Not wanting to give up, I concluded that the colour would be a mix of the Primary and secondary colours and an saturation offset. So to work this out I preprocessed all the RGB values to subtract the lowest colour value from all of them.
For example Moon Yellow has RGB values of 255, 207 and 7 . I converted this to 248, 200, 0 and a saturation value of 7.
With Just the two colours and the offset I was able to map the colours onto the wheel, this gives the following Image (again as JPG):
Having produced the colour wheel with the Vallejo Game Colour paints shown, this shows that there is a lot of colours all close together nearer the black end (i.e. the middle on this chart). Now this is also of course made worse by the process I did to get to Primary and secondary colours (i.e. remove the tertiary colour evenly).
So to try to make these more visible, I tried an alternative view of the data as a linear chart with black at the bottom and full saturation colours at the top. Clearly this does not help with the original colour wheel for opposites, but does produce the chart below:
Now clearly as this is not circular, I have had to make a break at one point and for this I chose the purple (-60° on the wheel) as this appears to have the least colours available and hence is the easiest to split.
What surprises me here is that this shows there is a gap around pure green as well as the purple, I was not expecting this, but now looking at the circular chart you can also see it there with the angle between fluorescent green and scorpion green being blank right to the black white centre point.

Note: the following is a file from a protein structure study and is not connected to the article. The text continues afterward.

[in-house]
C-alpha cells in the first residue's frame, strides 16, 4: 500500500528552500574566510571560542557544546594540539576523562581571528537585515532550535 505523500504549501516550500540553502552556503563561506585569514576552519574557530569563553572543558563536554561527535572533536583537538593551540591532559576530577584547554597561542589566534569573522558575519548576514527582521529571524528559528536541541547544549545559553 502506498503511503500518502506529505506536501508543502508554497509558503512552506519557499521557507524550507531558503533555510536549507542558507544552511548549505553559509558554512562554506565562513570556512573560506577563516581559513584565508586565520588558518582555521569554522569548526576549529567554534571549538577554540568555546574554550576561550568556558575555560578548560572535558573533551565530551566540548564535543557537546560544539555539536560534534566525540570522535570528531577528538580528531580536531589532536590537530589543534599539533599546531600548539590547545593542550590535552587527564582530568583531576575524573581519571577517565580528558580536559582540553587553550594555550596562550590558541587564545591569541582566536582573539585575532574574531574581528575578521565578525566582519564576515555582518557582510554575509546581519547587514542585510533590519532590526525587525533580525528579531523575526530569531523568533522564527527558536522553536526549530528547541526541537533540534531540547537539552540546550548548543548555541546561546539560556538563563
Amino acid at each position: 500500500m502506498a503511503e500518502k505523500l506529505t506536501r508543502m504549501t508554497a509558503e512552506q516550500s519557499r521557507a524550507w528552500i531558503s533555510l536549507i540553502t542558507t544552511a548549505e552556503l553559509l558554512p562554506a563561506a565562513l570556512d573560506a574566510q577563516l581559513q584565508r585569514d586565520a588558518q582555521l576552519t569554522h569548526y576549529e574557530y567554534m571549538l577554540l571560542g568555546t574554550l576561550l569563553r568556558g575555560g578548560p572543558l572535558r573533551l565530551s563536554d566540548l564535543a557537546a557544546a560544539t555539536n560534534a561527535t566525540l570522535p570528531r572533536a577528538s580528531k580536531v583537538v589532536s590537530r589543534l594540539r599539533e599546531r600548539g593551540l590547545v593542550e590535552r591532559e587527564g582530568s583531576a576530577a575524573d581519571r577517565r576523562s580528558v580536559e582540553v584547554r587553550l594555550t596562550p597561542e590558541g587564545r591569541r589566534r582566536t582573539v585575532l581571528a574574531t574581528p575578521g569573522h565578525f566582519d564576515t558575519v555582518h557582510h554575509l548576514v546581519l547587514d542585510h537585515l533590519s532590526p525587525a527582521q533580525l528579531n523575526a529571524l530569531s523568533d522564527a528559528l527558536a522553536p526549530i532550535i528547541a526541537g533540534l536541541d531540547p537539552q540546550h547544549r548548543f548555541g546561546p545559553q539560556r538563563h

Note. Anyone else think Star Trek The Motion Picture when they saw this.
Next given these are based on the colour when saturation is taken into account, the overall colours appear darker than reality, so the next step to me was to create a similar chart but showing the actual brightness rather than the colour match.
For this I think a grey chart with just colour on the outside would work best, so let’s see what that looks like:
NOTE: I have changed the brightness offset arrow and the location circle to a sample of the actual colour. I found this easier to understand, and it does show the issue of the RGB to wheel mapping, as there is some cases where there are 2 different colour sample very close together.
For example around 1/3 of the way out on the 7 o’clock position you will see the overlap of Heavy Blue and Cold Grey which are different, but mainly due to their relative saturations.
Further for clarity I went back to the colour wheel as the background but the relative brightness as the position on the axis, with a down arrow showing the relative desaturation of colour, this along with the sample square seems to give the best view from my perspective.
I have also updated the test rendering to give a solid black box for the text as this makes it easier to read.
The final chart as it stands is below:
A higher resolution (and hence smaller text version) can be found here.
If you find this helpful, then let me know, or better if you have any ideas how to improve this or how best to use it then please send me a comment.